by Will Walton
She dipped the roller in the pan then smeared streaks of pink across the blue wall. Drops of paint ran down like tears. It made her think back to the tadpoles skimming blindly across the top of the water in the stream behind her childhood home. She smoothed down the runs and dipped the roller again. She heard the old hardwood floor creaking, footsteps passing by in the hall—one door being opened and shut and then another.
In here, she hollered.
He opened the bedroom door. She was standing with her back to him, facing the painted wall, holding the roller with her left, her right, contouring her stomach.
Why did you do this?! he asked. We talked about this! We agreed to wait this time!
She turned her head slightly and rested her chin on her shoulder, said nothing. He waited for a moment, then walked out of the empty room and back down the hall. She put on one more row.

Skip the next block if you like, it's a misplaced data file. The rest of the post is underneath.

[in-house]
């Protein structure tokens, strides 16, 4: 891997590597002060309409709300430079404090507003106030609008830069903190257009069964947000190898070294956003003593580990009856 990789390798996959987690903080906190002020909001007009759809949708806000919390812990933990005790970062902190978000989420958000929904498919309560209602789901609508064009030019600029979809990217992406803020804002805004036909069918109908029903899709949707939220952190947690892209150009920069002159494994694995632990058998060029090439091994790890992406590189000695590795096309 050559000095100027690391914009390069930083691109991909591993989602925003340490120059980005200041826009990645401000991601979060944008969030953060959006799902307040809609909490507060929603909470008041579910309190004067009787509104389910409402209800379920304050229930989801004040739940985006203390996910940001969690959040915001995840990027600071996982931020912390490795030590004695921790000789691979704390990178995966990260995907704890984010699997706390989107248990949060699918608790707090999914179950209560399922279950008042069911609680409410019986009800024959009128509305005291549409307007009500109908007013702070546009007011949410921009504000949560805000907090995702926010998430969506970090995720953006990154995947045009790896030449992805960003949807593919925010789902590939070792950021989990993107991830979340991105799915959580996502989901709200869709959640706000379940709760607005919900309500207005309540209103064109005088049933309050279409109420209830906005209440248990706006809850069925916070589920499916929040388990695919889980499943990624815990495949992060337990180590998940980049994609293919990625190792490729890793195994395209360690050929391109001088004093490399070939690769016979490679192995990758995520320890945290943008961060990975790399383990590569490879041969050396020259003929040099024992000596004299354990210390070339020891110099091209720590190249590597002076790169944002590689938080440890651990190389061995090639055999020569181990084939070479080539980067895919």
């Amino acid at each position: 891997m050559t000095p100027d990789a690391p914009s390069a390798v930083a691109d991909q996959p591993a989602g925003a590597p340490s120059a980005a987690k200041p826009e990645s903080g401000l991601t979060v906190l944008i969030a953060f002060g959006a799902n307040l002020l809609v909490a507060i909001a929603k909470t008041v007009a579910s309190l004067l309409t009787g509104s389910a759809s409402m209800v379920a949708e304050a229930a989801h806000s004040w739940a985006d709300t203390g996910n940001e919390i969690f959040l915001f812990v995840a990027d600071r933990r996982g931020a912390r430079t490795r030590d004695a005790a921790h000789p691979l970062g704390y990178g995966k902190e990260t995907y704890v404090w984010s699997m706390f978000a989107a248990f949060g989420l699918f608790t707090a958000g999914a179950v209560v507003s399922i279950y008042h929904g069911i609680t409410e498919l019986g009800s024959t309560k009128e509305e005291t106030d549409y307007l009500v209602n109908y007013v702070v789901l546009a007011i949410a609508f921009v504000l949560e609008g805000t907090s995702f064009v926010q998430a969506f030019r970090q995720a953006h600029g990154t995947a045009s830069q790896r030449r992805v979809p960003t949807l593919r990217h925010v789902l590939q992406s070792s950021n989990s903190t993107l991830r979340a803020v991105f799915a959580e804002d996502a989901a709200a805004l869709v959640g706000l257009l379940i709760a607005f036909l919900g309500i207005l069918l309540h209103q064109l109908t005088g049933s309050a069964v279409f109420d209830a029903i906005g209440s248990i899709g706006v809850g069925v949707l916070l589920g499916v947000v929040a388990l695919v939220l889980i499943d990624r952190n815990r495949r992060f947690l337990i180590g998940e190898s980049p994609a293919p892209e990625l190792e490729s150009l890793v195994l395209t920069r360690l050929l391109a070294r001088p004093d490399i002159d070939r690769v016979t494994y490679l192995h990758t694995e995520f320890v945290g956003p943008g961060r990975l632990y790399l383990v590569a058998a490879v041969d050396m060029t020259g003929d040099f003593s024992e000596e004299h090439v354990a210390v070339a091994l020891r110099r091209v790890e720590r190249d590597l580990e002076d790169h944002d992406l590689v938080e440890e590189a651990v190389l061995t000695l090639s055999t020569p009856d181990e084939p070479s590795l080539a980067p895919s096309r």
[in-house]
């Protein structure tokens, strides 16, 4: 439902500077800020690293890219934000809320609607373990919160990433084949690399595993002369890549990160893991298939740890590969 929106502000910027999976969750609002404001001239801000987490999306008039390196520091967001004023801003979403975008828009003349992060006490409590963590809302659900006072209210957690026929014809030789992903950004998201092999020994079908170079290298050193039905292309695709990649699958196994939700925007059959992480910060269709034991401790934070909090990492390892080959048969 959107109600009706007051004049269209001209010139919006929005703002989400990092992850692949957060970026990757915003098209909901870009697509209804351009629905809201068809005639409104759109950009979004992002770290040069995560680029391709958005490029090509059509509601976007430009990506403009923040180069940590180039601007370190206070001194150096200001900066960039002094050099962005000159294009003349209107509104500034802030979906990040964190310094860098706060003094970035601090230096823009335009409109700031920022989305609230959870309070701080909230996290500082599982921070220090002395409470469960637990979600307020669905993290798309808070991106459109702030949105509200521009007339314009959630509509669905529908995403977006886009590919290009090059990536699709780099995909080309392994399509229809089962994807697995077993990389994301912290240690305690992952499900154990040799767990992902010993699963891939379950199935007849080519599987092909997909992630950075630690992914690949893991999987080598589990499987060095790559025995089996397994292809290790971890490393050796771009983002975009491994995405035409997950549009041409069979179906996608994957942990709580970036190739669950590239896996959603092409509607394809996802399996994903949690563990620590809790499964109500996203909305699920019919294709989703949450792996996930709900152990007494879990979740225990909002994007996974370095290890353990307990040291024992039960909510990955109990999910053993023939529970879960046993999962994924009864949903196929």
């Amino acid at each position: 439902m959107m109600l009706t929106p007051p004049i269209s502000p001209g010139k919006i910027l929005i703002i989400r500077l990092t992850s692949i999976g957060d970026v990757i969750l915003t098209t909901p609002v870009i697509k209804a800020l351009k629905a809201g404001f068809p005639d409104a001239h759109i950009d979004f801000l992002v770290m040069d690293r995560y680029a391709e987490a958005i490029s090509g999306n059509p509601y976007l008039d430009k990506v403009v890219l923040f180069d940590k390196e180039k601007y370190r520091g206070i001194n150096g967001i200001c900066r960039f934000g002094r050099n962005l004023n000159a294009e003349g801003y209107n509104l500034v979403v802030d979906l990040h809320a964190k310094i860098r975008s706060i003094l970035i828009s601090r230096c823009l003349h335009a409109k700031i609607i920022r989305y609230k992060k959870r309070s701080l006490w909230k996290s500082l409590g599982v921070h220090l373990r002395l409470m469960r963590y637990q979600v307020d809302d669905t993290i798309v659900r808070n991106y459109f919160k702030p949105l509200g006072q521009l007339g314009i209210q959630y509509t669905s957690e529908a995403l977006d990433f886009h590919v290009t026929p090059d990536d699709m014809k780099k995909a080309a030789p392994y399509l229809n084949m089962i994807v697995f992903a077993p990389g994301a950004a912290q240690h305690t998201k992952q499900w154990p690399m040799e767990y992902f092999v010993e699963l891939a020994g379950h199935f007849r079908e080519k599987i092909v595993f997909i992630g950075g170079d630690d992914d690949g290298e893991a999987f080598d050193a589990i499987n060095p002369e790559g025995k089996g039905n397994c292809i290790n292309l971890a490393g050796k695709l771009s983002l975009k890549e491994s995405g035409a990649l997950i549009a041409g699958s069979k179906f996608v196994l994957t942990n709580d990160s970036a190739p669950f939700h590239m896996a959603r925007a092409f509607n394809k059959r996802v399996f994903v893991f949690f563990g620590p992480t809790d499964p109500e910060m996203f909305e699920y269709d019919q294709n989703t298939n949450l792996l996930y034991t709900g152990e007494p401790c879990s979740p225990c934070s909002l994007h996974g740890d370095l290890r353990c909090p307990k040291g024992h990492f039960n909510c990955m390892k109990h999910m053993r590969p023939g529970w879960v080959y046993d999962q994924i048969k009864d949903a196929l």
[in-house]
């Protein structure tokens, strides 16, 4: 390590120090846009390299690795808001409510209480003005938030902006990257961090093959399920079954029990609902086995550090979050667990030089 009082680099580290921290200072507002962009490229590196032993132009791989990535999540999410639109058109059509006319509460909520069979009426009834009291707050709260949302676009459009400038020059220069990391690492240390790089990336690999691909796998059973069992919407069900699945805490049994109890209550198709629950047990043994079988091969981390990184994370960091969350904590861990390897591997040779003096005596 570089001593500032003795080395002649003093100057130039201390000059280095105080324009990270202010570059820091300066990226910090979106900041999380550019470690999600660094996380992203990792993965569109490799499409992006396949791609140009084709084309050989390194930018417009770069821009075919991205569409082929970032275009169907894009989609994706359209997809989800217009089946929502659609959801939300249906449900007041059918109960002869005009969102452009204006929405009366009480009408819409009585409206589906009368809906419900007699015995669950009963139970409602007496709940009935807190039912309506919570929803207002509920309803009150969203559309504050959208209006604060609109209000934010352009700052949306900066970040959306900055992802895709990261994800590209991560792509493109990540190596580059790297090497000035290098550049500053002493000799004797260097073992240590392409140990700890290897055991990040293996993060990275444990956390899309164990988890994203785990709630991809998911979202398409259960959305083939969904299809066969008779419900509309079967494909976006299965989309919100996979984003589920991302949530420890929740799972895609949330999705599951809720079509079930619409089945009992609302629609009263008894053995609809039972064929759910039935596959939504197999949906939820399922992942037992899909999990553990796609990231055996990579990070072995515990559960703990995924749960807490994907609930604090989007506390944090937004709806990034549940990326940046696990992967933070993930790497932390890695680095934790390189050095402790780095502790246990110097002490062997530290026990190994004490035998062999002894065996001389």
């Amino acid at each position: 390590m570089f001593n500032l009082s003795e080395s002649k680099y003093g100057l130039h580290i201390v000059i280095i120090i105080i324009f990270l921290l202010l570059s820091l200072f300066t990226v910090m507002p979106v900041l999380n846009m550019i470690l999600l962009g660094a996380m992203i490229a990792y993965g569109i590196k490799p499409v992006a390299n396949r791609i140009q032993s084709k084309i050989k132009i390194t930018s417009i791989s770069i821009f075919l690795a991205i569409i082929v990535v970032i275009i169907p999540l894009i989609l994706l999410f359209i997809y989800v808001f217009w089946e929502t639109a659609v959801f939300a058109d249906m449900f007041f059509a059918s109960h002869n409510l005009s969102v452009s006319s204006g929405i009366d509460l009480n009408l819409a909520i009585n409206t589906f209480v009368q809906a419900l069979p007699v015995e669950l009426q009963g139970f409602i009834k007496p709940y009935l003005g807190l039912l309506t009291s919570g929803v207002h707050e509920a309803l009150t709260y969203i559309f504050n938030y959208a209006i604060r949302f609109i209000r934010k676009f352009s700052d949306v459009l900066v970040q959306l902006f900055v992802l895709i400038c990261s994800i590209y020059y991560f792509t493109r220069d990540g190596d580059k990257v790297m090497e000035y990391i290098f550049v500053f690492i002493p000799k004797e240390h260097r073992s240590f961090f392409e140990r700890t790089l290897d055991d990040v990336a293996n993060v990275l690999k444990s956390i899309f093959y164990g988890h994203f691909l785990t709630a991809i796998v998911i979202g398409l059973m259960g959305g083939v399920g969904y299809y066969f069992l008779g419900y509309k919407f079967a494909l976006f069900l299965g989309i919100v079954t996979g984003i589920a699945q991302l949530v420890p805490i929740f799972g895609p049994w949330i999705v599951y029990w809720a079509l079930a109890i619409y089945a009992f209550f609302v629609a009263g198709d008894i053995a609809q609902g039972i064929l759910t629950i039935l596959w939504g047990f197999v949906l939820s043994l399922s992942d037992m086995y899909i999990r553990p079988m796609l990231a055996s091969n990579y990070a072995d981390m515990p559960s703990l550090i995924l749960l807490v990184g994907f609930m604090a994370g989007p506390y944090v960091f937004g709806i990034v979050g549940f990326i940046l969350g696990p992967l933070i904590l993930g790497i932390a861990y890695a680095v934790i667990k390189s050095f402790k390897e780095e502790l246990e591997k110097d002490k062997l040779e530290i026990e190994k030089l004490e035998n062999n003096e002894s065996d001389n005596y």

After unscrewing the roller from its extension, she dropped it in a bucket of water to soak. She poured the leftover paint from the pan back into the can and beat the lid down tight with the
butt-end of a flathead, then wedged the tip of her middle finger between the label and the handle and watched it rise and fall into the fold of her fingers as she stood up. The drop cloth, she left spread out on the floor, and then walked over to the closet.
She slid the door open, took a breath. Sitting in the back corner, up under a hanging row of tagged clothing, was another can of paint—dried runs of baby blue down its side. She sat the pink on top and let the handle fall to the side.
She was sliding the door closed, and then she stopped. Put her hands to her stomach. Smiled. It was the second time in a long time—the first came earlier that day, just before she bought the paint.